Desktop Fabrication. Most radical of all, everything that is in digital form can be materialized, via machines that add or subtract matter. The former include a range of 3D printing technologies that deposit tiny amounts of glue, plastic or other materials, or that use lasers to selectively fuse small particles of metal, ceramic or plastic. The latter include computer-controlled milling machines, lathes, drills, grinders, laser cutters and other tools. The cost of these devices has been dropping rapidly, while their ease-of-use increases. The physicist Neil Gershenfeld has assembled a number of “fab labs”—universal fabrication laboratories—from collections of these devices. At present, a complete fab lab costs around $30-$40,000 and a few key machines are considerably cheaper (Gershenfeld 2000, 2007). Enthusiasts talk about the possibility of downloading open source plans and “printing out” a bicycle, an electric guitar, anything really. An open source hardware community is blossoming, aided in part by O’Reilly Media’s popular MAKE magazine and by websites like Instructables and Thingiverse. Desktop fabrication makes it possible to build and share custom interactive devices that communicate our knowledge in novel, material forms.


  • Dourish, Paul. Where the Action Is: The Foundations of Embodied Interaction. Cambridge, MA: MIT, 2004.
  • Gershenfeld, Neil. When Things Start to Think. New York: Holt, 2000.
  • Gershenfeld, Neil. Fab: The Coming Revolution on Your Desktop—From Personal Computers to Personal Fabrication. New York: Basic, 2007.
  • Greenfield, Adam. Everyware: The Dawning Age of Ubiquitous Computing. Berkeley, CA: New Riders, 2006.
  • Igoe, Tom. Making Things Talk, 2nd ed. Sebastopol, CA: O’Reilly, 2011.
  • Igoe, Tom and Dan O’Sullivan. Physical Computing: Sensing and Controlling the Physical World with Computers. Thomson Course Technology, 2004.
  • McCullough, Malcolm. Digital Ground: Architecture, Pervasive Computing and Environmental Knowing. Cambridge, MA: MIT, 2004.
  • Moggridge, Bill. Designing Interactions. Cambridge, MA: MIT, 2006.
  • Norretranders, Tor. The User Illusion: Cutting Consciousness Down to Size. New York: Penguin, 1999.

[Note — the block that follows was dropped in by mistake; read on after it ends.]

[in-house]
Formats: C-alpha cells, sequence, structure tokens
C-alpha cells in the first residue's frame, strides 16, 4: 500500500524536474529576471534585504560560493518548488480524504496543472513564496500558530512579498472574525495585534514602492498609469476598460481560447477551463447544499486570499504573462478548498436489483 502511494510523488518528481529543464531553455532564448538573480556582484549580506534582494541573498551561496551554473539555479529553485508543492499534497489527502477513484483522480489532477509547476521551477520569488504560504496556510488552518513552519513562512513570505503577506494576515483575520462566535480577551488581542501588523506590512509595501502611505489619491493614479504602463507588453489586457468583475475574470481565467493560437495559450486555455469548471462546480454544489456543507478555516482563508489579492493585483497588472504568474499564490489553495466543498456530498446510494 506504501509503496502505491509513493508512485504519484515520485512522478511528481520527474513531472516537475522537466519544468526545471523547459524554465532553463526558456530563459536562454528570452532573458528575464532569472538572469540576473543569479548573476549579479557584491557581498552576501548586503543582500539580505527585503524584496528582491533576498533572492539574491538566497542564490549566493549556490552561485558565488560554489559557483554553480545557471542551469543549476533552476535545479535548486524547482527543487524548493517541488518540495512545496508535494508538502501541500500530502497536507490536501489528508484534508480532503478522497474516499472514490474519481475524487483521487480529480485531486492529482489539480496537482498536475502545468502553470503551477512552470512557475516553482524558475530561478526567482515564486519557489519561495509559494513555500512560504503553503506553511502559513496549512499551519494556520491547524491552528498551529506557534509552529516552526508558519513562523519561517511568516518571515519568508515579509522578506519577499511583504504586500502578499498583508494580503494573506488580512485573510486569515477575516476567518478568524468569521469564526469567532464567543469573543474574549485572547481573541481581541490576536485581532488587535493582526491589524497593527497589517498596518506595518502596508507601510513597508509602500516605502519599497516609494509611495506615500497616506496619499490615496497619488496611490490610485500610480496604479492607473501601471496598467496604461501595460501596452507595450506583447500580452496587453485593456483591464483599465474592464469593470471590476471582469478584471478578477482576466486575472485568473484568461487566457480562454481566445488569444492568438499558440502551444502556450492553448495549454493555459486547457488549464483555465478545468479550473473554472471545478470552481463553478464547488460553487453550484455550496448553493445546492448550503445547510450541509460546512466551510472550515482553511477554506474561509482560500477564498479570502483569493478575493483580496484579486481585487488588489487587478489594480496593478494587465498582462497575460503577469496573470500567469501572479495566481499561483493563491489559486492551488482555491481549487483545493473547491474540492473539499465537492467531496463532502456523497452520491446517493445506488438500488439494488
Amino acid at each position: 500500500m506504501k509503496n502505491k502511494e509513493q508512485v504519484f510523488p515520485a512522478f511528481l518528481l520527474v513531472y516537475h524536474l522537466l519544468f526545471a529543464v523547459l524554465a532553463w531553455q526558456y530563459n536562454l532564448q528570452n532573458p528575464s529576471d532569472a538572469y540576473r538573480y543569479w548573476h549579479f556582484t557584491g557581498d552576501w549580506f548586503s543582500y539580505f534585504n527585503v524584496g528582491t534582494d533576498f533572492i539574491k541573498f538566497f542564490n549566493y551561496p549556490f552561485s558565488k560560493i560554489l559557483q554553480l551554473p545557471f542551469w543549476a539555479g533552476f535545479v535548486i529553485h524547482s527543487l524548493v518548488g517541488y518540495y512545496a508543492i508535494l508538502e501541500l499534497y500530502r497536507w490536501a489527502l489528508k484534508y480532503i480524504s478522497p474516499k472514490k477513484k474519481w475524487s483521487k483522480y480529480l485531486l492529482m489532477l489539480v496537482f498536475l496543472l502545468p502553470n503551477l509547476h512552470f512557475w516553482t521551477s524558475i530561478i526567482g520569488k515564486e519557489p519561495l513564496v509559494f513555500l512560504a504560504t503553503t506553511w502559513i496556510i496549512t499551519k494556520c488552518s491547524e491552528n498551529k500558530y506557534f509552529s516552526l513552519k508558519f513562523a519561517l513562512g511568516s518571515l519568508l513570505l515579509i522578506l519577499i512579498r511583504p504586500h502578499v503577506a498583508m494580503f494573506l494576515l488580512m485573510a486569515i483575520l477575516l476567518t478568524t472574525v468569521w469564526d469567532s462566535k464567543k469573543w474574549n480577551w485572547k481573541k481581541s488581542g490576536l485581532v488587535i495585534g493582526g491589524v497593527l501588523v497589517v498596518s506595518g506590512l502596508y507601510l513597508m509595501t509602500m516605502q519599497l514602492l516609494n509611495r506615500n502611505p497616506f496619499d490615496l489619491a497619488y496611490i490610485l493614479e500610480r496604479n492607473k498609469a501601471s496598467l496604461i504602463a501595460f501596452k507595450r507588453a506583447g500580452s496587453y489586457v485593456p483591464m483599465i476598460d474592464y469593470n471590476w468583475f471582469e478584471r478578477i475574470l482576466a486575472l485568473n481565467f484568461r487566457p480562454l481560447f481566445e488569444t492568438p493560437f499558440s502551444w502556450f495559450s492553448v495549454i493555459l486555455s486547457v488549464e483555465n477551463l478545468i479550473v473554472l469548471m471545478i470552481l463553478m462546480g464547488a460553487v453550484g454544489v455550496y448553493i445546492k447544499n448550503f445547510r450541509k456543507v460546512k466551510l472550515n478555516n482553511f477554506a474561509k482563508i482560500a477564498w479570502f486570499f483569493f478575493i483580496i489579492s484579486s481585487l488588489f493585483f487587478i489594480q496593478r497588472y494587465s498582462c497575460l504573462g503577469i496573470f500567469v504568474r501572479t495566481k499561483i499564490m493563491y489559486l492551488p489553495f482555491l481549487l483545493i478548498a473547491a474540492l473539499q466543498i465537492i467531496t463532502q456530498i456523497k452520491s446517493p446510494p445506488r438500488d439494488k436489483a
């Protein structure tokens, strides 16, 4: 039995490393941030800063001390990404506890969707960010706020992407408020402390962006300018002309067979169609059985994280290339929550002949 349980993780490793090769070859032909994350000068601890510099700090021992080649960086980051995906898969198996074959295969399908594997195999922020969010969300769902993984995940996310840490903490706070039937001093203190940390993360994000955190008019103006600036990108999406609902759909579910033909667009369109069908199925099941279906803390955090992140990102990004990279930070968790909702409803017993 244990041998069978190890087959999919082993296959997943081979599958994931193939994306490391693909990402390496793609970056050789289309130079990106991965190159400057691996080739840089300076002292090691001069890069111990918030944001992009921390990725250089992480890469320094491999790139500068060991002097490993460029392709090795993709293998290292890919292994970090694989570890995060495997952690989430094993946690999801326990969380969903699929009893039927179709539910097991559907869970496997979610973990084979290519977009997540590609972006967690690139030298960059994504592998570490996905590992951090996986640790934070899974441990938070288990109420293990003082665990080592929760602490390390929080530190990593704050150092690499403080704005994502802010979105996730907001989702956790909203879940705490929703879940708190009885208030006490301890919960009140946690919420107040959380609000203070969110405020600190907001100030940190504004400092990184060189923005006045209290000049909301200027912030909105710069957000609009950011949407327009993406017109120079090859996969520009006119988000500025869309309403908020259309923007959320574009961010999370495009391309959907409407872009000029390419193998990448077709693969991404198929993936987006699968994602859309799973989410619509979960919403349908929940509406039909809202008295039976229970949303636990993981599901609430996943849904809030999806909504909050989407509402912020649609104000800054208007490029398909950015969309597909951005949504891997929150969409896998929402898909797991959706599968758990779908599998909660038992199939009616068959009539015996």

• Saffer, Dan. Designing for Interaction: Creating Smart Applications and Clever Devices. Berkeley, CA: New Riders, 2006.
  • Sterling, Bruce. Shaping Things. Cambridge, MA: MIT, 2005.
  • Torrone, Phillip. “Open Source Hardware, What Is It? Here’s a Start…” MAKE: Blog (23 Apr 2007).

When Alan MacEachern and I started working on the first edition of The Programming Historian in late 2007, our goal was to create an online resource that could be used by historians and other humanists to teach themselves a little bit of programming. Many introductory texts and websites approach programming languages in a systematic (if dull) way, starting with basics such as data types and gradually introducing various language constructs. This is fine if you already know how to program. Most beginners, however, are more concerned with addressing a practical need than they are with learning technical details that don’t seem to be immediately relevant. We wanted to approach programming as a means of expression. Plenty of time to begin learning grammar after you’ve had a few conversations, as it were.

Neither of us expected PH to become nearly as popular as it did. We’re still young (OK, technically we’re middle aged) but we’ll have to work pretty hard to ever gain as many readers for anything else we write. While gratifying, the success of the first edition raised new problems. Some people wanted to pitch in. Some wanted help with particular problems. Some wanted to translate the material into other natural languages or other programming languages. In the meantime, websites changed, operating systems changed, software libraries changed, programming languages changed. Change is good! But dealing with change is difficult if one or two people try to do everything by themselves. Fortunately, there is a better way.

For a couple of years now, Adam Crymble has been working with us on creating a new edition of The Programming Historian that will be open to user contributions. There will be a number of ways for people to get involved: as writers, programmers, editors, technical reviewers, testers, website hackers, graphic designers, discussants, translators, and so on.  All contributions will be peer-reviewed, and everyone who participates will get credit for his or her work.  One of our aims with the first edition was to maintain a narrative thread that led the user through a series of useful projects. The new edition is organized in terms of short lessons that build on knowledge acquired in previous ones. Informally, you might think of this as “choose your own adventure.” Technically the new site will be structured like a directed acyclic graph, with tools that make it easy to keep track of what you’ve learned so far and provide you with a number of choices going forward. All source code will be under version control, making it easy to maintain and fork.

Over the next few months we will be inviting beta contributors to help us design and develop the website, write and program new lessons, do editing and peer reviewing, and generally turn the goodness up to 11.  There will be new lessons that lead into subjects like visualization, geospatial data, image search, integration with external tools, and the use of APIs. We will also be working with new institutional partners and exploring the connections to be made with other, similar projects. If you would like to get involved, please don’t hesitate to e-mail me and let me know. We will do a public launch when everything is working smoothly and we are ready to accept general contributions, hopefully sometime in 2012.